Night Patrol for Tired Cops: Police lose sleep over workday hassles

You need to be well-rested and alert to catch criminals and uphold the law. However, many of the public servants charged with these duties suffer from insomnia and other serious sleep problems, according to a new study.

SNOOZE ALERT. Everyday stress may rob police of their needed sleep. Grand Lodge, Fraternal Order of Police

Among big-city police officers, about half go without a good night’s sleep because of myriad everyday pressures at work, say psychiatrist Thomas C. Neylan of the VA Medical Center in San Francisco and his colleagues. Job strains for the men and women in blue include frequently conflicting demands by police supervisors, judges, attorneys, reporters, and the general public.

In contrast, life-threatening and violent encounters in the line of duty exert little influence on the overall amount and quality of sleep experienced by police officers, Neylan’s team reports in the March/April Psychosomatic Medicine. Still, nightmares occur more often among those who have faced on-the-job traumas, such as getting injured and witnessing deaths.

“It’s the hassles of police officers’ everyday work environment that are related to their high rates of disturbed sleep,” Neylan says.

There’s plenty of reason to be concerned about a potentially large contingent of sleep-deprived police officers, he adds. Other research has linked stress-related sleep problems to weakened resistance to disease and declines in concentration and motor skills.

Neylan and his coworkers recruited 733 male and female officers from police departments in New York City and Oakland and San Jose, Calif. The study also included 330 men and women from the same cities whose jobs didn’t include police, emergency, or security work. Most volunteers in both groups were 30 to 40 years old and married. About three-quarters of the police officers and one-quarter of the others regularly shifted between day and night work schedules.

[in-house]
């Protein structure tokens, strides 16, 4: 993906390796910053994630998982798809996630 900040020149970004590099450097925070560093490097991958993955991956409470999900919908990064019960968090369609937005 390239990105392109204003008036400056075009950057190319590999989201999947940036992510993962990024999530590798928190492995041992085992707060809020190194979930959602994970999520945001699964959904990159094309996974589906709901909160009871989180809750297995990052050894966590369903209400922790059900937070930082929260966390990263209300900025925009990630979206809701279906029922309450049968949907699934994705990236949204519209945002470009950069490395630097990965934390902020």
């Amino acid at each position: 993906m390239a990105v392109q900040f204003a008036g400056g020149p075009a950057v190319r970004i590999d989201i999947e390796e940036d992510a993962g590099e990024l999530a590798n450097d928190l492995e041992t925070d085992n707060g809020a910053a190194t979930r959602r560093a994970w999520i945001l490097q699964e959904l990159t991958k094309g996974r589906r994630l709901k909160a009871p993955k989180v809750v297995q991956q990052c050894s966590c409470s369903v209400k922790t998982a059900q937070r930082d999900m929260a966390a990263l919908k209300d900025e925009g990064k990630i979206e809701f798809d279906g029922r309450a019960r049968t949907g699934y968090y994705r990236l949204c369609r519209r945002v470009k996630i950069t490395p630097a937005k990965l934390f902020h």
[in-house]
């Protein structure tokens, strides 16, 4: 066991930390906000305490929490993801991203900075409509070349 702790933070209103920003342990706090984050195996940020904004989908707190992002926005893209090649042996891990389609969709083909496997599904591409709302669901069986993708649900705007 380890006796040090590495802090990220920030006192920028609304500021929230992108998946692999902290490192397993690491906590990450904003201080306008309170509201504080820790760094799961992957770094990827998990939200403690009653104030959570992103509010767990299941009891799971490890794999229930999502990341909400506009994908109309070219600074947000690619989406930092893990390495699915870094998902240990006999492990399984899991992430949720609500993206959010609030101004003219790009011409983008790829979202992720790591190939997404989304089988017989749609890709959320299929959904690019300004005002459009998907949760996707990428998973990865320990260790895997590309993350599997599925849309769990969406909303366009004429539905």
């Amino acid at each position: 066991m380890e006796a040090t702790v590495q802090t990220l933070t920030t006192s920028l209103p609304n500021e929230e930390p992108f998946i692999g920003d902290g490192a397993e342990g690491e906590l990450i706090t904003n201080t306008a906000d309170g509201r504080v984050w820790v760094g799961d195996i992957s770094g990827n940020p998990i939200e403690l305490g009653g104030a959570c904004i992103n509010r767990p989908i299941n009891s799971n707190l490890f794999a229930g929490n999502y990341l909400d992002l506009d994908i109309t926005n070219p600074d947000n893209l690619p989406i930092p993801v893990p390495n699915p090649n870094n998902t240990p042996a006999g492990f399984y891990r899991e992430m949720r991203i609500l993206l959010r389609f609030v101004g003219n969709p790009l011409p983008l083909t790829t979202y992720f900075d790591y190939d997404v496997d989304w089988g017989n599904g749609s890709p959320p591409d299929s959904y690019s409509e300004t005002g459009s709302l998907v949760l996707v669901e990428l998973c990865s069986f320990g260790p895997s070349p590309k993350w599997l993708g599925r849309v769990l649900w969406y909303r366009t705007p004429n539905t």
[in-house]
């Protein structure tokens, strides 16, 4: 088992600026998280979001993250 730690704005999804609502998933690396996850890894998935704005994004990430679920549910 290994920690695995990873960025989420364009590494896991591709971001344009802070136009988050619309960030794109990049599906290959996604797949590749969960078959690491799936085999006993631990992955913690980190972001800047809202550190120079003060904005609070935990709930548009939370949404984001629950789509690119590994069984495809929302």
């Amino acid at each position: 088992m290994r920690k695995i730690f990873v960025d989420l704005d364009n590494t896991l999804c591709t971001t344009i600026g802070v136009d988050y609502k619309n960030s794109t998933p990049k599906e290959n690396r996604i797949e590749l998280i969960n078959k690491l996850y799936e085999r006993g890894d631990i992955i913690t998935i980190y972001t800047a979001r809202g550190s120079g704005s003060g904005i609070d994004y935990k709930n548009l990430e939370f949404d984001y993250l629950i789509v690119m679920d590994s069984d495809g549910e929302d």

Study participants completed questionnaires on the quality of their sleep in the past month and the stress they faced at work. They also described any psychiatric symptoms they had experienced and traumatic events they had encountered on and off the job.

Compared with the other group, police officers reported much worse sleep quality and an average of about 30 fewer minutes of sleep per night.

Nearly half the police officers reported symptoms of insomnia or other sleep problems. These findings held regardless of whether police officers worked variable schedules or strictly day shifts, Neylan says.

In the comparison group, severe sleep disturbances affected about one-third of people who worked variable schedules and one-fourth of those who worked days.

Police officers with symptoms of posttraumatic stress disorder or other psychiatric ailments cited more than their share of sleep disturbances, Neylan notes. After the researchers accounted for this factor, however, the high levels of routine daily stress at work reported by police officers still showed a strong link to disturbed sleep.

Fatigue among police officers has received increasing attention in the past few years among law-enforcement administrators. The new findings emphasize that sleep represents a critical health issue for police departments, especially given the added stresses that have emerged since last year’s terrorist attacks, remarks psychiatrist Charles F. Reynolds III of the Western Psychiatric Institute and Clinic in Pittsburgh.

“Sleep disturbances may provide a link between chronic job stress and increased rates of suicide, depression, and other psychiatric disorders among police officers,” Reynolds says.

Bruce Bower has written about the behavioral sciences for Science News since 1984. He writes about psychology, anthropology, archaeology and mental health issues.